From Publishers Weekly
No one does coastal melodrama like veteran Siddons (Homeplace
). Lilly Constable McCall, 53, has led an enviable life—marriage and children with a successful architect, her own success as a sculptor—but husband Cam's death sends her spiraling. She returns to the coastal family cottage in Edgewater, Maine, where she spent her childhood, and where Cam died. There, she recalls the summer of 1962, and the arrival in town of new girl Peaches Davenport, who envies all Lilly has. That includes the attentions of attractive older boy Jon Lowell, who awakens grown-up feelings in Lilly's 11-year-old heart. But it's Lilly's place as the daughter of a Washington, D.C., professor and the sporadically successful painter and activist Elizabeth Constable—that makes Lilly's childhood most attractive to Peaches, and to readers. Jon may have shared her first kiss, and Cam her home and children, but it's the changing relationship between Lilly and the elusive, enigmatic Elizabeth that makes this story fresh. (Aug.)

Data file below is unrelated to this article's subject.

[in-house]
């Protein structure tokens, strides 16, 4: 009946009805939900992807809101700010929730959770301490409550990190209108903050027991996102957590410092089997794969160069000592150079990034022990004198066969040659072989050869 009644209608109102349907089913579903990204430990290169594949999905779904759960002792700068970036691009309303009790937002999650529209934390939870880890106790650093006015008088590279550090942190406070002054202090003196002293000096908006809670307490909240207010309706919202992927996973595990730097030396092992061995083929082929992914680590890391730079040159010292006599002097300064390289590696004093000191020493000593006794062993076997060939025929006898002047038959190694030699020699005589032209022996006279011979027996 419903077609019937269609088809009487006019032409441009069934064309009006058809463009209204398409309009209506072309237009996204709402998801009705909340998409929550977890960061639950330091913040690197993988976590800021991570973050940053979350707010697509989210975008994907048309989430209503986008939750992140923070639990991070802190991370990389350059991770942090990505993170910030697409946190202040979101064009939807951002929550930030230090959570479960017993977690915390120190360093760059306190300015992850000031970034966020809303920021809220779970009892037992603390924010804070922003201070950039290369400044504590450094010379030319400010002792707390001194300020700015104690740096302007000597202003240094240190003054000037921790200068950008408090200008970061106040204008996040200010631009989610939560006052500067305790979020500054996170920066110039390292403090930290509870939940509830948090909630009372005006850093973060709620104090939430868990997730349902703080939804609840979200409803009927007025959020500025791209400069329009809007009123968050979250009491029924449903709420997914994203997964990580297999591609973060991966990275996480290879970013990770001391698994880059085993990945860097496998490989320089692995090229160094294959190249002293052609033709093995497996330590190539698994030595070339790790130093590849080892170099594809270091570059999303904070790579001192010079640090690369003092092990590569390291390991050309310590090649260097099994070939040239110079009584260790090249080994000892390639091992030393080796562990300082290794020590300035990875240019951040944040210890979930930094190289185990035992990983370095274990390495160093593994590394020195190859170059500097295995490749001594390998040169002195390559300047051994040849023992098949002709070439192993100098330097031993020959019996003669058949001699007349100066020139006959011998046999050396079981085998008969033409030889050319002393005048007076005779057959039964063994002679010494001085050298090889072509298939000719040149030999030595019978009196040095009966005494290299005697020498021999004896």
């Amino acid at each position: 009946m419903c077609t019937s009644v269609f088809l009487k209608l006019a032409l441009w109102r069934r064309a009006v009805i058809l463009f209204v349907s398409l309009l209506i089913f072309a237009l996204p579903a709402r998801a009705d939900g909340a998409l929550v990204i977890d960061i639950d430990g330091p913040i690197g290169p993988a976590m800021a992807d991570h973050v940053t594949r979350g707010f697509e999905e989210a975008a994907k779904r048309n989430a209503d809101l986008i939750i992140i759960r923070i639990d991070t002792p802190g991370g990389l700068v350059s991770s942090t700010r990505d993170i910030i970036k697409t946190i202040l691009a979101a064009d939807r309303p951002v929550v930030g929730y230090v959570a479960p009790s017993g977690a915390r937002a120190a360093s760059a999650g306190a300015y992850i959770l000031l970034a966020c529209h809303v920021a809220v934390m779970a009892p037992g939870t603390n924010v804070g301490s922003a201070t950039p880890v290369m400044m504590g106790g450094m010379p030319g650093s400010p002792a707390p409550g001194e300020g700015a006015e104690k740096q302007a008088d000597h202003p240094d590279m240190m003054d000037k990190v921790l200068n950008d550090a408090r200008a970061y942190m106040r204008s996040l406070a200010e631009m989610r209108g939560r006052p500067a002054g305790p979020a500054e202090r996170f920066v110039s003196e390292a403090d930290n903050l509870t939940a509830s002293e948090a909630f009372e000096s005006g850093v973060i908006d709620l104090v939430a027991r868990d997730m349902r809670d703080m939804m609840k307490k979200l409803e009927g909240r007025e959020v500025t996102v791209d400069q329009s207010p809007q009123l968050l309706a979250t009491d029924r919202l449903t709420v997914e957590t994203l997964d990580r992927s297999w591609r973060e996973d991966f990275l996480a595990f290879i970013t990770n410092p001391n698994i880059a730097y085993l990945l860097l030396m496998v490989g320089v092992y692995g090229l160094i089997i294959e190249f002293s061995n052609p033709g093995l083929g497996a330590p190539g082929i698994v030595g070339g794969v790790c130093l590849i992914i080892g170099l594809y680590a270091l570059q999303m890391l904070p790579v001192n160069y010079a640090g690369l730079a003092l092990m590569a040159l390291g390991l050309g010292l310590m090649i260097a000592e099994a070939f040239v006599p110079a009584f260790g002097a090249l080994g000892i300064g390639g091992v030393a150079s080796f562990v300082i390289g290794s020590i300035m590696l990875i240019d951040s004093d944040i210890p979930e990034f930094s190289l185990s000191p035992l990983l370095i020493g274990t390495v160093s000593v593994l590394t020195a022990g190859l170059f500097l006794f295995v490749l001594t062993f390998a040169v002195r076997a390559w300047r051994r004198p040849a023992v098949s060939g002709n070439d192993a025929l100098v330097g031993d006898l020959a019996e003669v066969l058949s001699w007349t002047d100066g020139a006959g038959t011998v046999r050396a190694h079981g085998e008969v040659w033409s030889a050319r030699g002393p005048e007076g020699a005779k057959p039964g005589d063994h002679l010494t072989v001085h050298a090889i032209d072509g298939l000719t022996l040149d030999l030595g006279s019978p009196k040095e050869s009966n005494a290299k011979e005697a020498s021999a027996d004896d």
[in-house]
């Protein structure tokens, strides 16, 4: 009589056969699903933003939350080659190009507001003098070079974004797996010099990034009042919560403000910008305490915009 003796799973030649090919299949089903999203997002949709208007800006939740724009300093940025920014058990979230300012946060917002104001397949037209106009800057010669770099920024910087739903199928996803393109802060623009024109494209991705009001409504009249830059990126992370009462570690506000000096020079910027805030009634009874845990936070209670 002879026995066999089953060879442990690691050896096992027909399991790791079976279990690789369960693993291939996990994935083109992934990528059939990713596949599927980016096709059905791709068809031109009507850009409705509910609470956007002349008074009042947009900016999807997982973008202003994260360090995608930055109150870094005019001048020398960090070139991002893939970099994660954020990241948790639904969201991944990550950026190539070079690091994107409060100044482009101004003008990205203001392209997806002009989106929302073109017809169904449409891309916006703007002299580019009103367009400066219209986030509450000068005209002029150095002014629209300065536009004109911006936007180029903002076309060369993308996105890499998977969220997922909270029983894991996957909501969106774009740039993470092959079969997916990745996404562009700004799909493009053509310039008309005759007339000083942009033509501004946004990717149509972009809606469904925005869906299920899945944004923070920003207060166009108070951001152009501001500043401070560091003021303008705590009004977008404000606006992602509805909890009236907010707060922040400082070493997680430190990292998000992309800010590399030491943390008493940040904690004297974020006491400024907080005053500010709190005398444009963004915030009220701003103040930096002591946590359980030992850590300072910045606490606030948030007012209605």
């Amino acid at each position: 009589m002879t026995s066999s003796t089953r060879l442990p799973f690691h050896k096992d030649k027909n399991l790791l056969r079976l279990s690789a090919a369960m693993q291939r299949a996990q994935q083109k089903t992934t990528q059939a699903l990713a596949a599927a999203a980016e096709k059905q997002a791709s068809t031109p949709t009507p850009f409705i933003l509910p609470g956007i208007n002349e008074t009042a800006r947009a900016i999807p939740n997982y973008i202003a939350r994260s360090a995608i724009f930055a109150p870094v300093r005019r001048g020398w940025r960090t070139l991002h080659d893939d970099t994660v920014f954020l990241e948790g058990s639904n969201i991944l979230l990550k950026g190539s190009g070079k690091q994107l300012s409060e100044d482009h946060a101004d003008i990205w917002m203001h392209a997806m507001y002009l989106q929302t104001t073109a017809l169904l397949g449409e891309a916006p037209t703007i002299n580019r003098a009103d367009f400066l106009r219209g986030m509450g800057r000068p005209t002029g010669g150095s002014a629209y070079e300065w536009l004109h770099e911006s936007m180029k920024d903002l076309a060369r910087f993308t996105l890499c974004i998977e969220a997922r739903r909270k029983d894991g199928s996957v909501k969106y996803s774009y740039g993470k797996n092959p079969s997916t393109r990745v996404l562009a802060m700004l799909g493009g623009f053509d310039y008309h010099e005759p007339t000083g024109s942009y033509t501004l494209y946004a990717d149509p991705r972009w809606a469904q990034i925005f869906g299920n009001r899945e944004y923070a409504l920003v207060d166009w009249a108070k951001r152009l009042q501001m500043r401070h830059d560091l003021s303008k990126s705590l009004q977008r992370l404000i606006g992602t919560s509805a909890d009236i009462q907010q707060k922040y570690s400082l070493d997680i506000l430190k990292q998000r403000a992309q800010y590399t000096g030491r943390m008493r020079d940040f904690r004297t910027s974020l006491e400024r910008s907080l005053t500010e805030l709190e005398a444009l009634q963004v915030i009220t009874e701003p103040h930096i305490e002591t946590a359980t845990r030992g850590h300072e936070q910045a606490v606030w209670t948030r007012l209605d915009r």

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Her family’s cottage on the coast of Maine is haunted, and that suits Lilly Constable just fine. Returning to Edgewater after the death of her beloved husband, Cam, Lilly takes comfort in carrying on detailed conversations with the spirit that she feels pervades the site of so much joy, and yet so much tragedy, in her life. Revisiting the happy times of her marriage and their unconventional courtship also propels Lilly further down memory lane, however, forcing her to recall the years spent living in isolation with her widowed father after her mother’s death from breast cancer, and the summer she turned 11 and her first love, Jon, died in a tragic boating accident. As Lilly works through her grief for her husband, mother, and old friend, she uncovers startling revelations about the very people she thought she knew best. With a powerhouse ending dazzling in its stealth and ambiguity, master storyteller Siddons delivers a dramatically evocative tale that magically summons a bygone time of innocence and intrigue. --Carol Haggas